Birmingham researchers chosen to help deliver £6.6 million transformative research programme
The Engineering and Physical Sciences Research Council (EPSRC) has enlisted the support of researchers at the University of Birmingham to help deliver an ambitious £6.6 million programme of transformative engineering research, in an announcement made last week (15 January) to mark the Year of Engineering.
The EPSRC chose to fund two Birmingham research projects. The first project, Born Slippy: A Tribological Discourse on Hysterosalpingography as a Therapeutic Treatment for Infertile Women, is led by Dr Karl Dearn at the Department of Mechanical Engineering and will focus on improving the treatment of infertility in women. Specifically, the research will examine the therapeutic effect of oil-based dyes used to detect blockages in fallopian tubes.
The second project, Artificial Transforming Swimmers for Precision Microfluidics Tasks, is led by Dr Tom Montenegro-Johnson at the School of Mathematics and will focus on the development of prototype ‘swimming micromachines’. These are tiny objects with the potential to allow doctors to perform medical tasks from inside the human body.
The projects form part of Engineering for a Prosperous Nation funding call to support projects with potentially transformative impact in fields ranging from autonomous vehicles to energy storage and healthcare technology.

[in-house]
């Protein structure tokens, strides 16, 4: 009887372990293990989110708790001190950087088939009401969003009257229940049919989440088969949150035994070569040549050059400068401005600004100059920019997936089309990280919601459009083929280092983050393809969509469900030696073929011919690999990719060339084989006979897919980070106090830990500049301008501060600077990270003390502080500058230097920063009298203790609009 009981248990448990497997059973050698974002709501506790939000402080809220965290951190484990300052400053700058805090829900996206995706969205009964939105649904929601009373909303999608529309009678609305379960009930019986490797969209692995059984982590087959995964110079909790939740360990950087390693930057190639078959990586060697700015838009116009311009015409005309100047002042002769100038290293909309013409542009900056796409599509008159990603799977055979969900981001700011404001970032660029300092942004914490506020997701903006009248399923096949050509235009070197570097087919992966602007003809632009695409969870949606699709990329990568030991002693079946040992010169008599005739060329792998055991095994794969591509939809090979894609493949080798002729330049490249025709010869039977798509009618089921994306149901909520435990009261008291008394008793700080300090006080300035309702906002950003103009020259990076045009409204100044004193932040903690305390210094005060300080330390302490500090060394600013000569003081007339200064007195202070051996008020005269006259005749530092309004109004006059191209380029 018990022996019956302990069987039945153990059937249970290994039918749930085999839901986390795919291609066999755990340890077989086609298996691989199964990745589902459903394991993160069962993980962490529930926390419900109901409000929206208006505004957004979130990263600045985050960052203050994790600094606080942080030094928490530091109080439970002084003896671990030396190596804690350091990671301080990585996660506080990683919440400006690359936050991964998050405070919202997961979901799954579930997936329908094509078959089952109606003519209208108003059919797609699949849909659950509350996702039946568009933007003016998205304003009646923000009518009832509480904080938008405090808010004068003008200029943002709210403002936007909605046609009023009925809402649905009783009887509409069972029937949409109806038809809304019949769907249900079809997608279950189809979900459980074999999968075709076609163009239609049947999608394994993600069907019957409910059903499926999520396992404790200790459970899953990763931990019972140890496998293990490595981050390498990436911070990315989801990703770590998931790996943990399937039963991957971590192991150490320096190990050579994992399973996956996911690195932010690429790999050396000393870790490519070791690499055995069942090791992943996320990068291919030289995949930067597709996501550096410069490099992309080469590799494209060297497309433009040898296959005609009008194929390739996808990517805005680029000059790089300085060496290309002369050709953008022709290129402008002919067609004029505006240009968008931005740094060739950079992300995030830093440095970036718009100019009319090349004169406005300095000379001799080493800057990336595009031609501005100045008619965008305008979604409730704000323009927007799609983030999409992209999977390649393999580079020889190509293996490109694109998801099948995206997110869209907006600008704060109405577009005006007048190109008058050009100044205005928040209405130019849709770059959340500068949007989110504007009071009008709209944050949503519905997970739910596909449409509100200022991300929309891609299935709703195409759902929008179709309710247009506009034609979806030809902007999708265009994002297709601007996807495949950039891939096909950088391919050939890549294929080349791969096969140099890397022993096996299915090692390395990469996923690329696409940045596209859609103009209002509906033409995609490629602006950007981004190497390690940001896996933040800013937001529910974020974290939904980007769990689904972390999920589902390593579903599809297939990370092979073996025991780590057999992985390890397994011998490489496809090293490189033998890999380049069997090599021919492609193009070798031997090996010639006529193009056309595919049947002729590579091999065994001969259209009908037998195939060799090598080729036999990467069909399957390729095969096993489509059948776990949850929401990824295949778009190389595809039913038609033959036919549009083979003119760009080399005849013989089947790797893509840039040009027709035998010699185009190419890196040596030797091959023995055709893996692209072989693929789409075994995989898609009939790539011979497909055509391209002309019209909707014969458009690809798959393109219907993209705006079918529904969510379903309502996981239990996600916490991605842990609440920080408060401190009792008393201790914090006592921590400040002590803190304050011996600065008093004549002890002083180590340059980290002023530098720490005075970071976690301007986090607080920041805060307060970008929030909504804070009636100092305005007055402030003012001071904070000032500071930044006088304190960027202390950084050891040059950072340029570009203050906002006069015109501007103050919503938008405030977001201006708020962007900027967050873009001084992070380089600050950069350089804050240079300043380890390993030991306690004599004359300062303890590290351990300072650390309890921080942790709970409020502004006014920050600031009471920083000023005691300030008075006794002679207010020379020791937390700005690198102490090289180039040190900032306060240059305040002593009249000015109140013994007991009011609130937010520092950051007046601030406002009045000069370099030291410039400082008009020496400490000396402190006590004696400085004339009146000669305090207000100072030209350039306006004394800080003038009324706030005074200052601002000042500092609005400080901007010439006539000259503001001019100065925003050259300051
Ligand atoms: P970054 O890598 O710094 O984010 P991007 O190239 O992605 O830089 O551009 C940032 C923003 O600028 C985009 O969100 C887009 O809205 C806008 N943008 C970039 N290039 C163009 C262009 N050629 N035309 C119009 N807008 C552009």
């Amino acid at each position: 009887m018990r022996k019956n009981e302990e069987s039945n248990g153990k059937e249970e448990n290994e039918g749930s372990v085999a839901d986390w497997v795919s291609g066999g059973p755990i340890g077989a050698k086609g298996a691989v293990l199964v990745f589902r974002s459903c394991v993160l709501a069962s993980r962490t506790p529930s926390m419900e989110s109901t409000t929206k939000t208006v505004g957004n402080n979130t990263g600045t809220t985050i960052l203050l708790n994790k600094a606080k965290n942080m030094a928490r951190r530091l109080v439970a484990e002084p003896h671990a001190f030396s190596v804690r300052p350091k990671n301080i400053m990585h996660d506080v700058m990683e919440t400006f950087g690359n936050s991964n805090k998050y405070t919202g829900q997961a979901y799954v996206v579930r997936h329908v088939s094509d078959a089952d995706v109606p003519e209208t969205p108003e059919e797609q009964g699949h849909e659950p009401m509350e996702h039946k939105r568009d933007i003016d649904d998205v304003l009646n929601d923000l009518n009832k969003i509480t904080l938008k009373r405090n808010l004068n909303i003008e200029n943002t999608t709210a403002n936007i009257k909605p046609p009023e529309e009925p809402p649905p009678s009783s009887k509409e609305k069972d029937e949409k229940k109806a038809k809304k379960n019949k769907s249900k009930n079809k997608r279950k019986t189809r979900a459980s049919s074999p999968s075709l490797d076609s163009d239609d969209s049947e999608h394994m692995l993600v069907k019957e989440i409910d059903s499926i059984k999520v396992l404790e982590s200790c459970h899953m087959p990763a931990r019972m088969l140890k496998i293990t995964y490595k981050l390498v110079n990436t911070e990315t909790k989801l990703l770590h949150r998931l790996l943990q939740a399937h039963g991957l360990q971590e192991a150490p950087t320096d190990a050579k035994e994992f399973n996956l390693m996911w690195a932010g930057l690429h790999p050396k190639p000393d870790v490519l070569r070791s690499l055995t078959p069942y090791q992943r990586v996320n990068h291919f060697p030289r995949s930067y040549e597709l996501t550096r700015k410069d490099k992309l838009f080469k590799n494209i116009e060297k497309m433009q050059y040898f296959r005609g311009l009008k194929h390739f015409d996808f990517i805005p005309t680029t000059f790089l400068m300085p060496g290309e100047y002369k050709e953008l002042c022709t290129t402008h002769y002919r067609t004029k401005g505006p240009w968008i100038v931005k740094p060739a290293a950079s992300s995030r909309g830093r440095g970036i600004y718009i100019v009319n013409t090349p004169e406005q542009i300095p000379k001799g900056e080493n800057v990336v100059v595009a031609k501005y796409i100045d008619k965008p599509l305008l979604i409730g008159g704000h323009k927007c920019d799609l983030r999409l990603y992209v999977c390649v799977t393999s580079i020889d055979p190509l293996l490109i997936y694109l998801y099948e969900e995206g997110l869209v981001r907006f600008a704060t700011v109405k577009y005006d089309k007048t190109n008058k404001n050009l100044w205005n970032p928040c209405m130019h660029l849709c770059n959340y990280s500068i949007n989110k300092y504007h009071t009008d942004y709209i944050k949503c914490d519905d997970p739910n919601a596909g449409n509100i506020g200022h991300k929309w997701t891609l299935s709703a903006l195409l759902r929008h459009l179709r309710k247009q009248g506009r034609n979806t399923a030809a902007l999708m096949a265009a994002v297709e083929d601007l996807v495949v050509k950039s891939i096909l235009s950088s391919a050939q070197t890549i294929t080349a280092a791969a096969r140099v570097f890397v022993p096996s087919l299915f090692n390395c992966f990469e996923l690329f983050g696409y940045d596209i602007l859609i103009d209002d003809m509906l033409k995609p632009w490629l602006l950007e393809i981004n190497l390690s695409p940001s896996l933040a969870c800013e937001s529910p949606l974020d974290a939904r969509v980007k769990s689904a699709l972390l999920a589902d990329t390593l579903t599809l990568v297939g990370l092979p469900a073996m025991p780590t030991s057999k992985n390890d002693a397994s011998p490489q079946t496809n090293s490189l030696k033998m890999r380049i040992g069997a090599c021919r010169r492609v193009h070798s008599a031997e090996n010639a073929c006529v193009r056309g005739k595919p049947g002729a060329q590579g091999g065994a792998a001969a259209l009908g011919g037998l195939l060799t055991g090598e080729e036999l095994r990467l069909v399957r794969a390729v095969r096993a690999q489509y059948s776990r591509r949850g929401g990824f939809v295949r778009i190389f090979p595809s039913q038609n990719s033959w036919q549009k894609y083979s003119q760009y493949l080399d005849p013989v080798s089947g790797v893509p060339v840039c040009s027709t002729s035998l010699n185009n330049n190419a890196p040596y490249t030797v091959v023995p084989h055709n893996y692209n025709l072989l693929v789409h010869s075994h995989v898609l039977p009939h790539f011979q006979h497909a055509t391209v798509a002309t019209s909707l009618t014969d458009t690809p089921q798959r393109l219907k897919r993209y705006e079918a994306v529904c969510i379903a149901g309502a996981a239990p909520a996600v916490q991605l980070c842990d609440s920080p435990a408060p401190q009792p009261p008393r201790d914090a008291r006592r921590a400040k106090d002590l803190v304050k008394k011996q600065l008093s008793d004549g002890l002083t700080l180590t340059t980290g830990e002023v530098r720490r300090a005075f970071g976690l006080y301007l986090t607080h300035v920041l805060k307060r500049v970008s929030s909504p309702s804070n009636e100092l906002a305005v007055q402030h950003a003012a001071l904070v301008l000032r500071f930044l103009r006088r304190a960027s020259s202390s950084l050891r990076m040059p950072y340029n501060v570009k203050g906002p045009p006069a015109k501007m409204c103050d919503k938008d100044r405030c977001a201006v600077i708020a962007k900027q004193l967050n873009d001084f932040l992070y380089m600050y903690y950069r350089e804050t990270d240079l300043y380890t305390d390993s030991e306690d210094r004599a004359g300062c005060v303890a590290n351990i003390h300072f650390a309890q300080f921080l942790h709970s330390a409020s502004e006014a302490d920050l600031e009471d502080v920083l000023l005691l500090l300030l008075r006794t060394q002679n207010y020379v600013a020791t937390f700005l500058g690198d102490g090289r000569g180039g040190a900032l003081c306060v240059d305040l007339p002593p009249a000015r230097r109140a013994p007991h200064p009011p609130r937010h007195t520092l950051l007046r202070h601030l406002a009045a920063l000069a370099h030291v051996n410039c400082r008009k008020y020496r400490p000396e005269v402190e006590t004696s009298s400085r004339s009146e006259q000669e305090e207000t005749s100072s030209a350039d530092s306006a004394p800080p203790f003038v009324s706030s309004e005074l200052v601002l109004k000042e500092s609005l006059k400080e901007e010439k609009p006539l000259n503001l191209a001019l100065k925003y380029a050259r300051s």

Applicants submitted anonymous outline proposals before pitching their ideas to the EPSRC in a Dragon’s Den-style interview process. A total of 28 research projects from 17 different Universities have been funded.
Dr Karl Dearn, Principal Investigator for the infertility research project, said: 'I was delighted to receive funding from the EPSRC to support my research. The ‘Dragon’s Den’ style approach to assessing my application was an exhilarating but tough experience.
'Based on the findings of Professor Ben Mol at the University of Adelaide, my project will hopefully be the beginning of an exciting journey that could see the application tribological principles lead eventually to the transformation of female infertility treatment'.
Dr Tom Montenegro-Johnson, Principal Investigator for the micromachines research project said: 'My project aims to remove a fundamental limitation of swimming micromachines, namely that individual machines within a swarm cannot be controlled independently.
'The funding from EPSRC will allow me to translate a theoretical solution into a working prototype that can be used as a blueprint for new, more complex complex biomedical applications.'
The announcement was made to mark the start of the Year of Engineering. Throughout 2018, hundreds of organisations across the UK will showcase the world of engineering and look to inspire the next generation of engineers by bringing young people face-to-face with engineering experiences and role models.
Full details of all 28 funded research projects can be found by following the link below:
Dozens of projects announced as EPSRC welcomes Year of Engineering